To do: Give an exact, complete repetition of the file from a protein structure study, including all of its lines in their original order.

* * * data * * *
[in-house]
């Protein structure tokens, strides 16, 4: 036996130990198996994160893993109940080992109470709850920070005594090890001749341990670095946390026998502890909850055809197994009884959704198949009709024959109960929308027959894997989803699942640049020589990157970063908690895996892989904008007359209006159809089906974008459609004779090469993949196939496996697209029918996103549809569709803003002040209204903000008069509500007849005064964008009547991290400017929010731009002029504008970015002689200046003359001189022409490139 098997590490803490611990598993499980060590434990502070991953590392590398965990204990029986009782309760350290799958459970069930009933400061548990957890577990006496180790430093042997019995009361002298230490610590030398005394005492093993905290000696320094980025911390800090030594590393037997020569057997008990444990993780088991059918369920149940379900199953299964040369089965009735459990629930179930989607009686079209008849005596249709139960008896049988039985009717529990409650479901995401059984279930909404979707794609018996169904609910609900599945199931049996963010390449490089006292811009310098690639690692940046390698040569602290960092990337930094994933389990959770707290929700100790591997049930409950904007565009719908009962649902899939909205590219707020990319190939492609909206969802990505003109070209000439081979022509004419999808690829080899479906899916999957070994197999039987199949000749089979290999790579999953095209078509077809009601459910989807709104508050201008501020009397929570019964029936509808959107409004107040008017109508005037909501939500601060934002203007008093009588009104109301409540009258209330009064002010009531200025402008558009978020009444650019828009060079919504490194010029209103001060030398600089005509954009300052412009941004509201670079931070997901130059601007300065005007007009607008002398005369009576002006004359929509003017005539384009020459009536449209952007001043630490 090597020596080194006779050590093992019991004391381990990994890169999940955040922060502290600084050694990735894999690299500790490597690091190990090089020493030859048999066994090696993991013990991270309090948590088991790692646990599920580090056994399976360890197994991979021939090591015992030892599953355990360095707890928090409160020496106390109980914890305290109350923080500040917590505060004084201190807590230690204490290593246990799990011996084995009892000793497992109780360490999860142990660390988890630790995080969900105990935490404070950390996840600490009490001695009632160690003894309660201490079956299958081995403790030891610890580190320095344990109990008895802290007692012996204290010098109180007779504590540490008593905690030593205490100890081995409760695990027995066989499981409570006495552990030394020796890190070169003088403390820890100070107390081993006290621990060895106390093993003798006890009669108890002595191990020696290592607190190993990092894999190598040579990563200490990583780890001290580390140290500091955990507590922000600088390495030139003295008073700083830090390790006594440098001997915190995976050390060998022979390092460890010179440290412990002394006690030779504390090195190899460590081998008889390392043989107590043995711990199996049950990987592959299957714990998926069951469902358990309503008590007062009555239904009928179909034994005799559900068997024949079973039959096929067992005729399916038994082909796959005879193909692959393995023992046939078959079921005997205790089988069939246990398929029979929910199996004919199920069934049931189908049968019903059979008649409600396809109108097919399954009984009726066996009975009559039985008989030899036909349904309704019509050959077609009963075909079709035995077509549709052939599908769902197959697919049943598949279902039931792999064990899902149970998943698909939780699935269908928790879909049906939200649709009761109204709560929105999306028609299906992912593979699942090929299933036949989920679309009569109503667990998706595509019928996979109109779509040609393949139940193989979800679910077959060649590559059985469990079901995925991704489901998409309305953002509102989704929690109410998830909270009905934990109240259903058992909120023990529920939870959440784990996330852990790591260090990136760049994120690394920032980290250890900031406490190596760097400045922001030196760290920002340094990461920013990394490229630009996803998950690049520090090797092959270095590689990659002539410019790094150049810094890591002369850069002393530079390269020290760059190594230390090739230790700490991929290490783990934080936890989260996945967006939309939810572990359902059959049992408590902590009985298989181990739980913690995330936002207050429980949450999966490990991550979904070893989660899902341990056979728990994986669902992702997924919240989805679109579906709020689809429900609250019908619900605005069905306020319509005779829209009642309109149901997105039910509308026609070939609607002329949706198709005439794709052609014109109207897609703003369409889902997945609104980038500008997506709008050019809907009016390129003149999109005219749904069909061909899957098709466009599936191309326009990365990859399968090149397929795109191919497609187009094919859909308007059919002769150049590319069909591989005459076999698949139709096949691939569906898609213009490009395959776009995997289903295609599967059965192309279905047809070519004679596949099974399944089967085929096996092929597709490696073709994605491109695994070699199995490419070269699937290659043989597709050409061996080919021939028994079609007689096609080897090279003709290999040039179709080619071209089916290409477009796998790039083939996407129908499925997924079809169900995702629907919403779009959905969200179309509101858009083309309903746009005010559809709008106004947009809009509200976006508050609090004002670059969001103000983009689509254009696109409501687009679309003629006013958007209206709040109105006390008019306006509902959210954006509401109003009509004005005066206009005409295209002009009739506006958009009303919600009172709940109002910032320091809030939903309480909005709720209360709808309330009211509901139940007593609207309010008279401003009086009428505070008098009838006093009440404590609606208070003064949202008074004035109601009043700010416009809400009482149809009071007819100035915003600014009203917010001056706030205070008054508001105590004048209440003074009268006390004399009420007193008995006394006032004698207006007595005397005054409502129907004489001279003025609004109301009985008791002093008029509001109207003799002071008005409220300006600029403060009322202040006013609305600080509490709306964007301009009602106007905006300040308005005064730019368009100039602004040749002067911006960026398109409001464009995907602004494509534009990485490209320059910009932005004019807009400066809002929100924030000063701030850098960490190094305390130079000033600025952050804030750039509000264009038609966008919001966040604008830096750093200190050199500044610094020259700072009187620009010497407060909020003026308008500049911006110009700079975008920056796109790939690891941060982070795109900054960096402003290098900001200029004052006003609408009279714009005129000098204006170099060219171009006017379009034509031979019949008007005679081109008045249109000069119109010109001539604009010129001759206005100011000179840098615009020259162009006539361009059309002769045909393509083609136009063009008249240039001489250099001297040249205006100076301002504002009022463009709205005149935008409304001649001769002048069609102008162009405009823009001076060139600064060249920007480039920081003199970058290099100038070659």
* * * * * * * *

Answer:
[in-house]
């Protein structure tokens, strides 16, 4: 036996130990198996994160893993109940080992109470709850920070005594090890001749341990670095946390026998502890909850055809197994009884959704198949009709024959109960929308027959894997989803699942640049020589990157970063908690895996892989904008007359209006159809089906974008459609004779090469993949196939496996697209029918996103549809569709803003002040209204903000008069509500007849005064964008009547991290400017929010731009002029504008970015002689200046003359001189022409490139 098997590490803490611990598993499980060590434990502070991953590392590398965990204990029986009782309760350290799958459970069930009933400061548990957890577990006496180790430093042997019995009361002298230490610590030398005394005492093993905290000696320094980025911390800090030594590393037997020569057997008990444990993780088991059918369920149940379900199953299964040369089965009735459990629930179930989607009686079209008849005596249709139960008896049988039985009717529990409650479901995401059984279930909404979707794609018996169904609910609900599945199931049996963010390449490089006292811009310098690639690692940046390698040569602290960092990337930094994933389990959770707290929700100790591997049930409950904007565009719908009962649902899939909205590219707020990319190939492609909206969802990505003109070209000439081979022509004419999808690829080899479906899916999957070994197999039987199949000749089979290999790579999953095209078509077809009601459910989807709104508050201008501020009397929570019964029936509808959107409004107040008017109508005037909501939500601060934002203007008093009588009104109301409540009258209330009064002010009531200025402008558009978020009444650019828009060079919504490194010029209103001060030398600089005509954009300052412009941004509201670079931070997901130059601007300065005007007009607008002398005369009576002006004359929509003017005539384009020459009536449209952007001043630490 090597020596080194006779050590093992019991004391381990990994890169999940955040922060502290600084050694990735894999690299500790490597690091190990090089020493030859048999066994090696993991013990991270309090948590088991790692646990599920580090056994399976360890197994991979021939090591015992030892599953355990360095707890928090409160020496106390109980914890305290109350923080500040917590505060004084201190807590230690204490290593246990799990011996084995009892000793497992109780360490999860142990660390988890630790995080969900105990935490404070950390996840600490009490001695009632160690003894309660201490079956299958081995403790030891610890580190320095344990109990008895802290007692012996204290010098109180007779504590540490008593905690030593205490100890081995409760695990027995066989499981409570006495552990030394020796890190070169003088403390820890100070107390081993006290621990060895106390093993003798006890009669108890002595191990020696290592607190190993990092894999190598040579990563200490990583780890001290580390140290500091955990507590922000600088390495030139003295008073700083830090390790006594440098001997915190995976050390060998022979390092460890010179440290412990002394006690030779504390090195190899460590081998008889390392043989107590043995711990199996049950990987592959299957714990998926069951469902358990309503008590007062009555239904009928179909034994005799559900068997024949079973039959096929067992005729399916038994082909796959005879193909692959393995023992046939078959079921005997205790089988069939246990398929029979929910199996004919199920069934049931189908049968019903059979008649409600396809109108097919399954009984009726066996009975009559039985008989030899036909349904309704019509050959077609009963075909079709035995077509549709052939599908769902197959697919049943598949279902039931792999064990899902149970998943698909939780699935269908928790879909049906939200649709009761109204709560929105999306028609299906992912593979699942090929299933036949989920679309009569109503667990998706595509019928996979109109779509040609393949139940193989979800679910077959060649590559059985469990079901995925991704489901998409309305953002509102989704929690109410998830909270009905934990109240259903058992909120023990529920939870959440784990996330852990790591260090990136760049994120690394920032980290250890900031406490190596760097400045922001030196760290920002340094990461920013990394490229630009996803998950690049520090090797092959270095590689990659002539410019790094150049810094890591002369850069002393530079390269020290760059190594230390090739230790700490991929290490783990934080936890989260996945967006939309939810572990359902059959049992408590902590009985298989181990739980913690995330936002207050429980949450999966490990991550979904070893989660899902341990056979728990994986669902992702997924919240989805679109579906709020689809429900609250019908619900605005069905306020319509005779829209009642309109149901997105039910509308026609070939609607002329949706198709005439794709052609014109109207897609703003369409889902997945609104980038500008997506709008050019809907009016390129003149999109005219749904069909061909899957098709466009599936191309326009990365990859399968090149397929795109191919497609187009094919859909308007059919002769150049590319069909591989005459076999698949139709096949691939569906898609213009490009395959776009995997289903295609599967059965192309279905047809070519004679596949099974399944089967085929096996092929597709490696073709994605491109695994070699199995490419070269699937290659043989597709050409061996080919021939028994079609007689096609080897090279003709290999040039179709080619071209089916290409477009796998790039083939996407129908499925997924079809169900995702629907919403779009959905969200179309509101858009083309309903746009005010559809709008106004947009809009509200976006508050609090004002670059969001103000983009689509254009696109409501687009679309003629006013958007209206709040109105006390008019306006509902959210954006509401109003009509004005005066206009005409295209002009009739506006958009009303919600009172709940109002910032320091809030939903309480909005709720209360709808309330009211509901139940007593609207309010008279401003009086009428505070008098009838006093009440404590609606208070003064949202008074004035109601009043700010416009809400009482149809009071007819100035915003600014009203917010001056706030205070008054508001105590004048209440003074009268006390004399009420007193008995006394006032004698207006007595005397005054409502129907004489001279003025609004109301009985008791002093008029509001109207003799002071008005409220300006600029403060009322202040006013609305600080509490709306964007301009009602106007905006300040308005005064730019368009100039602004040749002067911006960026398109409001464009995907602004494509534009990485490209320059910009932005004019807009400066809002929100924030000063701030850098960490190094305390130079000033600025952050804030750039509000264009038609966008919001966040604008830096750093200190050199500044610094020259700072009187620009010497407060909020003026308008500049911006110009700079975008920056796109790939690891941060982070795109900054960096402003290098900001200029004052006003609408009279714009005129000098204006170099060219171009006017379009034509031979019949008007005679081109008045249109000069119109010109001539604009010129001759206005100011000179840098615009020259162009006539361009059309002769045909393509083609136009063009008249240039001489250099001297040249205006100076301002504002009022463009709205005149935008409304001649001769002048069609102008162009405009823009001076060139600064060249920007480039920081003199970058290099100038070659």